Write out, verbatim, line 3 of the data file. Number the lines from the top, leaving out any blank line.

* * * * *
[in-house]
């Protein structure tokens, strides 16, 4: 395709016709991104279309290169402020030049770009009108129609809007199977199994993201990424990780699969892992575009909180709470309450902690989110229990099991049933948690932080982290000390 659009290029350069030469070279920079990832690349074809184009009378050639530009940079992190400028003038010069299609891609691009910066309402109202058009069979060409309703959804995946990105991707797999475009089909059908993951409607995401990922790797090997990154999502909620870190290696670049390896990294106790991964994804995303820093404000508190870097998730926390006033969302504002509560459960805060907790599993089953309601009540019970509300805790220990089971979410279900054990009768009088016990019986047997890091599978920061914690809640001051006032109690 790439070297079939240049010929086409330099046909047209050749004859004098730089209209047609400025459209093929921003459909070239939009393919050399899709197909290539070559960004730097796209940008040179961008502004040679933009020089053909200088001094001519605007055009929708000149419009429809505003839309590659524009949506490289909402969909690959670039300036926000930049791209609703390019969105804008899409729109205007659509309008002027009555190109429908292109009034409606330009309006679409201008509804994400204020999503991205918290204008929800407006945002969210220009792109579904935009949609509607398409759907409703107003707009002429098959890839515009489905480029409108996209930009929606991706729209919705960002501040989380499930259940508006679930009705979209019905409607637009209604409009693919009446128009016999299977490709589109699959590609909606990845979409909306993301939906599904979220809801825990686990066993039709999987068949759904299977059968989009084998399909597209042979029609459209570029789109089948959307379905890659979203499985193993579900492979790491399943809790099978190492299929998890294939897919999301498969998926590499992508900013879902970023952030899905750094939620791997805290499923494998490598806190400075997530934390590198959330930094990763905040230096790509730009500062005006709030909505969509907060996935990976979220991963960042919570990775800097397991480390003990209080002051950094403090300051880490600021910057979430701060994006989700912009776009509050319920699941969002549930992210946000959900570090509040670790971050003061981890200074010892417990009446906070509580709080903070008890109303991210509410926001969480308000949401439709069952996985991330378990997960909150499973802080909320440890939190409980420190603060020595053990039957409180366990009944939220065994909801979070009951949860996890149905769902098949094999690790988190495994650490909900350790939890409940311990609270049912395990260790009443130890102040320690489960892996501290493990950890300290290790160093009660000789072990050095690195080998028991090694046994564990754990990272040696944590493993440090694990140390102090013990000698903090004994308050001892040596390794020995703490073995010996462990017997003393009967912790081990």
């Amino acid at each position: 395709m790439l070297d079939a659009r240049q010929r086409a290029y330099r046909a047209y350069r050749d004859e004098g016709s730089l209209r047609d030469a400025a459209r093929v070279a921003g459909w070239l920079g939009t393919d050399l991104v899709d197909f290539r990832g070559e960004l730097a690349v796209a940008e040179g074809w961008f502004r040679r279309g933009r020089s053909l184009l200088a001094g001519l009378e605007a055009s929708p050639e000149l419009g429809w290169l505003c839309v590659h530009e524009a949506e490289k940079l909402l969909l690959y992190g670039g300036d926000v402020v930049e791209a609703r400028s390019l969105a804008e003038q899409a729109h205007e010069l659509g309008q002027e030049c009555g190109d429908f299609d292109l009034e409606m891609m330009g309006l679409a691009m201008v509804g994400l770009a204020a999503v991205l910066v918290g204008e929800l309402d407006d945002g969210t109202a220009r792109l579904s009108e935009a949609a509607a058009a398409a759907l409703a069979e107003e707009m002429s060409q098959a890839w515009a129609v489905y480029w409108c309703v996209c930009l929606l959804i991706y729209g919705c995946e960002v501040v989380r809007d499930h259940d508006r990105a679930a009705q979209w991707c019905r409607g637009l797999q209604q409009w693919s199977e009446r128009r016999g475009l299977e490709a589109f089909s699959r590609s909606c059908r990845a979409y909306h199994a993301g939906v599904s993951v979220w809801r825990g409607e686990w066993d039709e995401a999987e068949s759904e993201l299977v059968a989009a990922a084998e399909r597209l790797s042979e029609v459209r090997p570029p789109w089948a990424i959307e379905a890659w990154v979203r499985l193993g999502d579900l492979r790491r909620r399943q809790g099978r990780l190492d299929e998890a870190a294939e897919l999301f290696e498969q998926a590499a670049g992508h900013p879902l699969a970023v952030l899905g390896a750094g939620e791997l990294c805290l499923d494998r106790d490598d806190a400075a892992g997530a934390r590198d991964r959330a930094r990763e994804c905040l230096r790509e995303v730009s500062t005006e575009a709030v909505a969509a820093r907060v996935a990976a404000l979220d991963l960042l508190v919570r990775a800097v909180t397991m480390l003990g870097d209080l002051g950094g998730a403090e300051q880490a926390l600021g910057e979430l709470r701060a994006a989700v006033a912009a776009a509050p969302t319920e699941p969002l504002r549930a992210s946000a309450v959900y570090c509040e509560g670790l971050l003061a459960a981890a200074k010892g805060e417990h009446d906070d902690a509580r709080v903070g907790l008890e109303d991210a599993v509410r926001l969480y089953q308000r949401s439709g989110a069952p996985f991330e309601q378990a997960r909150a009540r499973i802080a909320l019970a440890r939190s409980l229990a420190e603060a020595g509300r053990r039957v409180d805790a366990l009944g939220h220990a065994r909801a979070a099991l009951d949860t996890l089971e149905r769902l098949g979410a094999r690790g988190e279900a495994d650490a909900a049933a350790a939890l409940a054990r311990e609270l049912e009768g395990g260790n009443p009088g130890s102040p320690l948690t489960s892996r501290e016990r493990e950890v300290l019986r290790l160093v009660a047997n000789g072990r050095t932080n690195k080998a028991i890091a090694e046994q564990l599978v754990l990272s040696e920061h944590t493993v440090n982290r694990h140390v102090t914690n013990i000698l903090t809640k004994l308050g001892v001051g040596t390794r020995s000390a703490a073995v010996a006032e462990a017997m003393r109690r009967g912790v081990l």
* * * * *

């Amino acid at each position: 395709m790439l070297d079939a659009r240049q010929r086409a290029y330099r046909a047209y350069r050749d004859e004098g016709s730089l209209r047609d030469a400025a459209r093929v070279a921003g459909w070239l920079g939009t393919d050399l991104v899709d197909f290539r990832g070559e960004l730097a690349v796209a940008e040179g074809w961008f502004r040679r279309g933009r020089s053909l184009l200088a001094g001519l009378e605007a055009s929708p050639e000149l419009g429809w290169l505003c839309v590659h530009e524009a949506e490289k940079l909402l969909l690959y992190g670039g300036d926000v402020v930049e791209a609703r400028s390019l969105a804008e003038q899409a729109h205007e010069l659509g309008q002027e030049c009555g190109d429908f299609d292109l009034e409606m891609m330009g309006l679409a691009m201008v509804g994400l770009a204020a999503v991205l910066v918290g204008e929800l309402d407006d945002g969210t109202a220009r792109l579904s009108e935009a949609a509607a058009a398409a759907l409703a069979e107003e707009m002429s060409q098959a890839w515009a129609v489905y480029w409108c309703v996209c930009l929606l959804i991706y729209g919705c995946e960002v501040v989380r809007d499930h259940d508006r990105a679930a009705q979209w991707c019905r409607g637009l797999q209604q409009w693919s199977e009446r128009r016999g475009l299977e490709a589109f089909s699959r590609s909606c059908r990845a979409y909306h199994a993301g939906v599904s993951v979220w809801r825990g409607e686990w066993d039709e995401a999987e068949s759904e993201l299977v059968a989009a990922a084998e399909r597209l790797s042979e029609v459209r090997p570029p789109w089948a990424i959307e379905a890659w990154v979203r499985l193993g999502d579900l492979r790491r909620r399943q809790g099978r990780l190492d299929e998890a870190a294939e897919l999301f290696e498969q998926a590499a670049g992508h900013p879902l699969a970023v952030l899905g390896a750094g939620e791997l990294c805290l499923d494998r106790d490598d806190a400075a892992g997530a934390r590198d991964r959330a930094r990763e994804c905040l230096r790509e995303v730009s500062t005006e575009a709030v909505a969509a820093r907060v996935a990976a404000l979220d991963l960042l508190v919570r990775a800097v909180t397991m480390l003990g870097d209080l002051g950094g998730a403090e300051q880490a926390l600021g910057e979430l709470r701060a994006a989700v006033a912009a776009a509050p969302t319920e699941p969002l504002r549930a992210s946000a309450v959900y570090c509040e509560g670790l971050l003061a459960a981890a200074k010892g805060e417990h009446d906070d902690a509580r709080v903070g907790l008890e109303d991210a599993v509410r926001l969480y089953q308000r949401s439709g989110a069952p996985f991330e309601q378990a997960r909150a009540r499973i802080a909320l019970a440890r939190s409980l229990a420190e603060a020595g509300r053990r039957v409180d805790a366990l009944g939220h220990a065994r909801a979070a099991l009951d949860t996890l089971e149905r769902l098949g979410a094999r690790g988190e279900a495994d650490a909900a049933a350790a939890l409940a054990r311990e609270l049912e009768g395990g260790n009443p009088g130890s102040p320690l948690t489960s892996r501290e016990r493990e950890v300290l019986r290790l160093v009660a047997n000789g072990r050095t932080n690195k080998a028991i890091a090694e046994q564990l599978v754990l990272s040696e920061h944590t493993v440090n982290r694990h140390v102090t914690n013990i000698l903090t809640k004994l308050g001892v001051g040596t390794r020995s000390a703490a073995v010996a006032e462990a017997m003393r109690r009967g912790v081990l």